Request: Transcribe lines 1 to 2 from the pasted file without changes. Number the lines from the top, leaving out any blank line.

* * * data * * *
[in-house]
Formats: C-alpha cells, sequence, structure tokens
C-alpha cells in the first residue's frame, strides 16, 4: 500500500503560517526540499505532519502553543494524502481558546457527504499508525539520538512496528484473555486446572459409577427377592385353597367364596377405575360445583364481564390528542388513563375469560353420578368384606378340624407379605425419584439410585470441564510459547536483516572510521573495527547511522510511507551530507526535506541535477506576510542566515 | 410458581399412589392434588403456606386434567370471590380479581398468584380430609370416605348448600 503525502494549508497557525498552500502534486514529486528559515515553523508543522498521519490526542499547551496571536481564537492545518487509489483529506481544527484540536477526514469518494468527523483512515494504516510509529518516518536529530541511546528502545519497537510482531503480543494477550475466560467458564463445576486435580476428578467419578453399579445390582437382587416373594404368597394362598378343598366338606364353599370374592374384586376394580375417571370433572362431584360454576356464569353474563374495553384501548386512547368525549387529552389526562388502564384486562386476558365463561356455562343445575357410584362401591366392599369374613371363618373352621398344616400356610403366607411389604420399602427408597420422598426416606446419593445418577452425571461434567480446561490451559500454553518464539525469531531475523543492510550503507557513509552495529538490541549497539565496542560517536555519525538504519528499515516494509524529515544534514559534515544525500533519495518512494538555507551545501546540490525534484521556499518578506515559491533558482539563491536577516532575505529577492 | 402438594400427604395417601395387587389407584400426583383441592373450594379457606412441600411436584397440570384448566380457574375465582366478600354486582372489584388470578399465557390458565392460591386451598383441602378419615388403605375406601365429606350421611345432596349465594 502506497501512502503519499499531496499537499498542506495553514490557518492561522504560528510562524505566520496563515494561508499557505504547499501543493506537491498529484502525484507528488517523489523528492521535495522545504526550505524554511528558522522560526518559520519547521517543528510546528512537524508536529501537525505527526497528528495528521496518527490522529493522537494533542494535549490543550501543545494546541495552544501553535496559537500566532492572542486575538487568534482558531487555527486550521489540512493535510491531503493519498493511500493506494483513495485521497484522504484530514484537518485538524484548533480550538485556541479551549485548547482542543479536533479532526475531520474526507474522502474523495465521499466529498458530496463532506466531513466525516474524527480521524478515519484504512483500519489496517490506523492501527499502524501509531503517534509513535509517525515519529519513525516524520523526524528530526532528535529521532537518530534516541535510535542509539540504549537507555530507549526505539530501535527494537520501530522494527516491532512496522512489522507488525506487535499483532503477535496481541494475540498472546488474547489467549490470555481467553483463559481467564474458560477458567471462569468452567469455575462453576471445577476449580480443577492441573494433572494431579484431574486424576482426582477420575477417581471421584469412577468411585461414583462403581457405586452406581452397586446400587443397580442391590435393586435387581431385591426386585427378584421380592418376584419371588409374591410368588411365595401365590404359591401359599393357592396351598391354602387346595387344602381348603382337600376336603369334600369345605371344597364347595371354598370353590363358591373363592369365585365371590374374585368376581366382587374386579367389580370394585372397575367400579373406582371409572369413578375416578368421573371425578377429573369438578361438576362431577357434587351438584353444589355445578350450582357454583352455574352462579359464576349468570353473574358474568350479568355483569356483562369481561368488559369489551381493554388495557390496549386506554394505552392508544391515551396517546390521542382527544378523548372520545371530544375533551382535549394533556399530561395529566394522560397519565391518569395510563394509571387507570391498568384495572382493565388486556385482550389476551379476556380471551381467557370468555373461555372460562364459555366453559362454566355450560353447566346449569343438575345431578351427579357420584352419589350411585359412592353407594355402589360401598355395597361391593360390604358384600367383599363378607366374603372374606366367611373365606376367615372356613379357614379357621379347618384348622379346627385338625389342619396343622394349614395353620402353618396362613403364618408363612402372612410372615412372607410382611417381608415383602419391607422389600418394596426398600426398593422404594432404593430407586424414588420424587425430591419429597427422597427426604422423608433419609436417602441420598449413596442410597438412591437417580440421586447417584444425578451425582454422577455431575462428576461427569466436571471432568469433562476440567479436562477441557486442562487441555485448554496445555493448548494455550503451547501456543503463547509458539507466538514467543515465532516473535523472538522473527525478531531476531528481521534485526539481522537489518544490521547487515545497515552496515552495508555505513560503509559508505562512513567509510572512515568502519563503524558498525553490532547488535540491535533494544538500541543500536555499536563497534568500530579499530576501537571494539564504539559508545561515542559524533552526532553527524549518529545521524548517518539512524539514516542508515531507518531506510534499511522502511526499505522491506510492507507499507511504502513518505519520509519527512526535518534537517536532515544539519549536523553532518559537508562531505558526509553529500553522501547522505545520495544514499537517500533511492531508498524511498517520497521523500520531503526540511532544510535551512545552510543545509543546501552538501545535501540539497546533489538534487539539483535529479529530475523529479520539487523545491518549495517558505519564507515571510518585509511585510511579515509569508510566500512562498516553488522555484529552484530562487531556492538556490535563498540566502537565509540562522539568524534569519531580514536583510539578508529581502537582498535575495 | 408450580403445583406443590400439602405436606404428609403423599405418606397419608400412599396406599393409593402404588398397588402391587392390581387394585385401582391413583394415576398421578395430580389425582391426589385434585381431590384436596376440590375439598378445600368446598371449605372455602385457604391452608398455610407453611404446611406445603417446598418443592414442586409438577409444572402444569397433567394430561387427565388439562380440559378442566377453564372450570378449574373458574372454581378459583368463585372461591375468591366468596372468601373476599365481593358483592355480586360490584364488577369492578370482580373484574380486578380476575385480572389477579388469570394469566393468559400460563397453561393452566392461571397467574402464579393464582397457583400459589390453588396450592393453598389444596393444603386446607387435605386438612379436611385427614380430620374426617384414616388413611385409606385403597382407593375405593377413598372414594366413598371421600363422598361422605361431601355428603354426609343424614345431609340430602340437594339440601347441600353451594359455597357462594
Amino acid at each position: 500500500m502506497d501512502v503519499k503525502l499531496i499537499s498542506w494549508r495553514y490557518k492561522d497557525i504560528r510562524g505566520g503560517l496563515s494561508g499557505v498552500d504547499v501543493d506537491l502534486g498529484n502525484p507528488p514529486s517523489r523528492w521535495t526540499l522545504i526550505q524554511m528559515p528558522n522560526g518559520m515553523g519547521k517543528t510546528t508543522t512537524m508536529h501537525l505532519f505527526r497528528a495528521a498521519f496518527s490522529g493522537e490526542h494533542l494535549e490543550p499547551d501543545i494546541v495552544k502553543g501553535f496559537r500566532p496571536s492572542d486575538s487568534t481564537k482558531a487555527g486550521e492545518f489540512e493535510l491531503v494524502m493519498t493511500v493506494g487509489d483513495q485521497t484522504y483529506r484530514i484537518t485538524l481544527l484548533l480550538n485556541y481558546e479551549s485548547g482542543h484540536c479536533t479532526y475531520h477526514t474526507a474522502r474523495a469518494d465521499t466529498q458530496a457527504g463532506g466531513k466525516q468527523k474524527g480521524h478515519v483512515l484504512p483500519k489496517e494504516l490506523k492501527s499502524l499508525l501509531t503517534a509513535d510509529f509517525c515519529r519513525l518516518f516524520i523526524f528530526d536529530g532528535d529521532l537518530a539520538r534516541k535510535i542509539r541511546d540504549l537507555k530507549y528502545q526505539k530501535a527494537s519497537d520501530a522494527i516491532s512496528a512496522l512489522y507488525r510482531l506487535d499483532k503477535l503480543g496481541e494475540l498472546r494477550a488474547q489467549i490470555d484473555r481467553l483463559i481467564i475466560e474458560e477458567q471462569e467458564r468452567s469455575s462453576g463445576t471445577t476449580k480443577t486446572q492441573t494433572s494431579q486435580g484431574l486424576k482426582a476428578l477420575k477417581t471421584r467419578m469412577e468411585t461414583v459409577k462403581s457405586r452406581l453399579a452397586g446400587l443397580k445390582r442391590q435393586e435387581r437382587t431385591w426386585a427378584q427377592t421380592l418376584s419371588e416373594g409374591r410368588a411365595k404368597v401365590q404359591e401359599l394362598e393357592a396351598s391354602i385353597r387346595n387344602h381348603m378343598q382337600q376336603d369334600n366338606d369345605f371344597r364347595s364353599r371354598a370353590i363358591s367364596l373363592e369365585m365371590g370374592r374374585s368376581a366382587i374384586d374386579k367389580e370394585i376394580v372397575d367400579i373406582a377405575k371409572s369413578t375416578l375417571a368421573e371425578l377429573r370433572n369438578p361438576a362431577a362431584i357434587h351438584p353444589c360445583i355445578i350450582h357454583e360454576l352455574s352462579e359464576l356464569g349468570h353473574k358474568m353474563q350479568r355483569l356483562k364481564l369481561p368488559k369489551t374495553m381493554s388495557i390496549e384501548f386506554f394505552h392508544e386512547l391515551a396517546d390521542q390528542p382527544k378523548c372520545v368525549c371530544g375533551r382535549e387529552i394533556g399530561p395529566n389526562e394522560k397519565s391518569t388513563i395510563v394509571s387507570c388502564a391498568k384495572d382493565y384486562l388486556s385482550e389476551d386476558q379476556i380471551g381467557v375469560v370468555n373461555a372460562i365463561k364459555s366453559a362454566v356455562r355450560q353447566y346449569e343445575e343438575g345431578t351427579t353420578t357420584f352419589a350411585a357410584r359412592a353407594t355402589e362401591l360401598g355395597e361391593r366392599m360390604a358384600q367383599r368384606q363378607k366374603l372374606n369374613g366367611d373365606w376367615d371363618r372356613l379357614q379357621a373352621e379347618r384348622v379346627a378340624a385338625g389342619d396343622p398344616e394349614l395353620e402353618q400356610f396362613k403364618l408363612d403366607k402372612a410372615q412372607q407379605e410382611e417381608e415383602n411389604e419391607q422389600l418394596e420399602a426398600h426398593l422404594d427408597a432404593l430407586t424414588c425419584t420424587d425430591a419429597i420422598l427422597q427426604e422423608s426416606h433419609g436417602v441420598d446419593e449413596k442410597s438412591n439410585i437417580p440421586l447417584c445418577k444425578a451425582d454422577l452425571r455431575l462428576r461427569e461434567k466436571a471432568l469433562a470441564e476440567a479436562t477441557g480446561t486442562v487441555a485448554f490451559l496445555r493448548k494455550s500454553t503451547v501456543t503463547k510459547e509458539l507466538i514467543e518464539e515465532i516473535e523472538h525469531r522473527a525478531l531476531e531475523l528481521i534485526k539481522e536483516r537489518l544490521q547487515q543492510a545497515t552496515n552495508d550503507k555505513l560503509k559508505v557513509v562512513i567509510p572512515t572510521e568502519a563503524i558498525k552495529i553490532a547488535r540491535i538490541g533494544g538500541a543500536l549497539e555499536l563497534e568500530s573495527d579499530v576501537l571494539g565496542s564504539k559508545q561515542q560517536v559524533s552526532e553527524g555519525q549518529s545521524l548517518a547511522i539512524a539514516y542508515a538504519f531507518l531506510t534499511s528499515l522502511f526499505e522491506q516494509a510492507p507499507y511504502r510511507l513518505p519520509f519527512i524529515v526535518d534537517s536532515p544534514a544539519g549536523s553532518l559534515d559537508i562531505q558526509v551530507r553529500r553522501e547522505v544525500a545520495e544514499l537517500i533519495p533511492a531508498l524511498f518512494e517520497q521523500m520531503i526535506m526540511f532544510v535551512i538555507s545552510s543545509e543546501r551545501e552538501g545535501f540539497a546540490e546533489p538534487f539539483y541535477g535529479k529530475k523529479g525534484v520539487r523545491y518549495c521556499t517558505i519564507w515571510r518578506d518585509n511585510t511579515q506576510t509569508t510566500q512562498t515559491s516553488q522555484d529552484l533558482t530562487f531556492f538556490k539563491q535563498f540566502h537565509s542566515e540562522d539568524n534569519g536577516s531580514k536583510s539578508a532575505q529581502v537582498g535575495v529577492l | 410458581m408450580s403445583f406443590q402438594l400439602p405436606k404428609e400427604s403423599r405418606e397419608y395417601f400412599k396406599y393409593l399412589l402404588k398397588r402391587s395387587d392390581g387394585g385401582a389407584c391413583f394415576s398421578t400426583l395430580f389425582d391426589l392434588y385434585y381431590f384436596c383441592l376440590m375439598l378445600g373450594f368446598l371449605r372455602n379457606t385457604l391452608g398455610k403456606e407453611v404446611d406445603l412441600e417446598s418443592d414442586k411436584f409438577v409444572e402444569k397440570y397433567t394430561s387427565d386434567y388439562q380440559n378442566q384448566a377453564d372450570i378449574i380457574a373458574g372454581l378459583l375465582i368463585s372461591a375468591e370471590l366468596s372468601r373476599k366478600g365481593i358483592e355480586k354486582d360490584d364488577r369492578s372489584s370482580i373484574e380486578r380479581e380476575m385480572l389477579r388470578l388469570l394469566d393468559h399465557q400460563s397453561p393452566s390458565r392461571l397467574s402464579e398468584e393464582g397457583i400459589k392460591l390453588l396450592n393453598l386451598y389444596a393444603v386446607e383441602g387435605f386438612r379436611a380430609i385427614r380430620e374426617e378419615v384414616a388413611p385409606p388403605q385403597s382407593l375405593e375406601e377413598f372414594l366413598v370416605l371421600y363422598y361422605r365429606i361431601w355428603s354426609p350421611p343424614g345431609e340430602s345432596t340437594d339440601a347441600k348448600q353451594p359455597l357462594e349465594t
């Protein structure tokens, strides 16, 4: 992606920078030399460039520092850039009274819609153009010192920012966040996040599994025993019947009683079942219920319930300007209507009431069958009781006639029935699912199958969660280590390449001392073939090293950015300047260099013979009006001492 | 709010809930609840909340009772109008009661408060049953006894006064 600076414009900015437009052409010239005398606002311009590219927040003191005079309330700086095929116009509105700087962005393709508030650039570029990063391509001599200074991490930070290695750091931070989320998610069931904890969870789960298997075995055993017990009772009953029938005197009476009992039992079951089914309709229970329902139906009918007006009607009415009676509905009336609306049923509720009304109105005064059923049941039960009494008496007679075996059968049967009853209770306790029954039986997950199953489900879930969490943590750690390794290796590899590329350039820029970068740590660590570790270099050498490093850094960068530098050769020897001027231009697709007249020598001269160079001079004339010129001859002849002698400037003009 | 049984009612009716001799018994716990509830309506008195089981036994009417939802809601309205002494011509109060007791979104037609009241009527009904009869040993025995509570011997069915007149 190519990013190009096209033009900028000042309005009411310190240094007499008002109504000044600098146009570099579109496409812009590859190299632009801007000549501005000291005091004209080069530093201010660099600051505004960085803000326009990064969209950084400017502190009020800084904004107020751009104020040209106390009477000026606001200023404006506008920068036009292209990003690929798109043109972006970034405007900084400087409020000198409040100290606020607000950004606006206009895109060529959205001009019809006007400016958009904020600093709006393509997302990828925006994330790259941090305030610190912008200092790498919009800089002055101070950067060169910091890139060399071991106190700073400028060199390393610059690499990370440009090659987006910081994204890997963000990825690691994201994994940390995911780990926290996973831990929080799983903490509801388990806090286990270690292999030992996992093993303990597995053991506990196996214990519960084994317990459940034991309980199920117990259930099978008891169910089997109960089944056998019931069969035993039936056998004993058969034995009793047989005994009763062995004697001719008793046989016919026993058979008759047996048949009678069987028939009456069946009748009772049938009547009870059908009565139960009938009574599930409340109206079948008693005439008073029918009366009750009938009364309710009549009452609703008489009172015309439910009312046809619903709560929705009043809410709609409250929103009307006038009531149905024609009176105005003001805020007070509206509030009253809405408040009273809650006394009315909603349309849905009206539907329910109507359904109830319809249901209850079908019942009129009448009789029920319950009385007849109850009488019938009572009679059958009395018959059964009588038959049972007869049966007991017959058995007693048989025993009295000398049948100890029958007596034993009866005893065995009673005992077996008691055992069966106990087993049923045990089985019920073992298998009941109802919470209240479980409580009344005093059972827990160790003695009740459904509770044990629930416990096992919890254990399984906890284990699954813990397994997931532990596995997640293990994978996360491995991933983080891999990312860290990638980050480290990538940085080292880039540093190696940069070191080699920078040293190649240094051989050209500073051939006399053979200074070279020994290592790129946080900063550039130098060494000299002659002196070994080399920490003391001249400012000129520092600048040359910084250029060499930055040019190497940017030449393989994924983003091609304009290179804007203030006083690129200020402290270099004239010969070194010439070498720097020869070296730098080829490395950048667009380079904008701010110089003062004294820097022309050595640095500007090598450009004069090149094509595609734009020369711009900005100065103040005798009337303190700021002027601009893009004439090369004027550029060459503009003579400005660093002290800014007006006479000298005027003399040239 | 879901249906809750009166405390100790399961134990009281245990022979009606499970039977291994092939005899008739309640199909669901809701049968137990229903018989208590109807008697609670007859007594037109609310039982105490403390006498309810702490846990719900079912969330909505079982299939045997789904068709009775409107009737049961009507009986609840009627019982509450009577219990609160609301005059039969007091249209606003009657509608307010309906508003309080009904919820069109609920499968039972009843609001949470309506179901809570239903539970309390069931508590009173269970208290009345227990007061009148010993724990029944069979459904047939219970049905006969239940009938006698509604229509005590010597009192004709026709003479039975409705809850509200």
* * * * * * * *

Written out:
[in-house]
Formats: C-alpha cells, sequence, structure tokens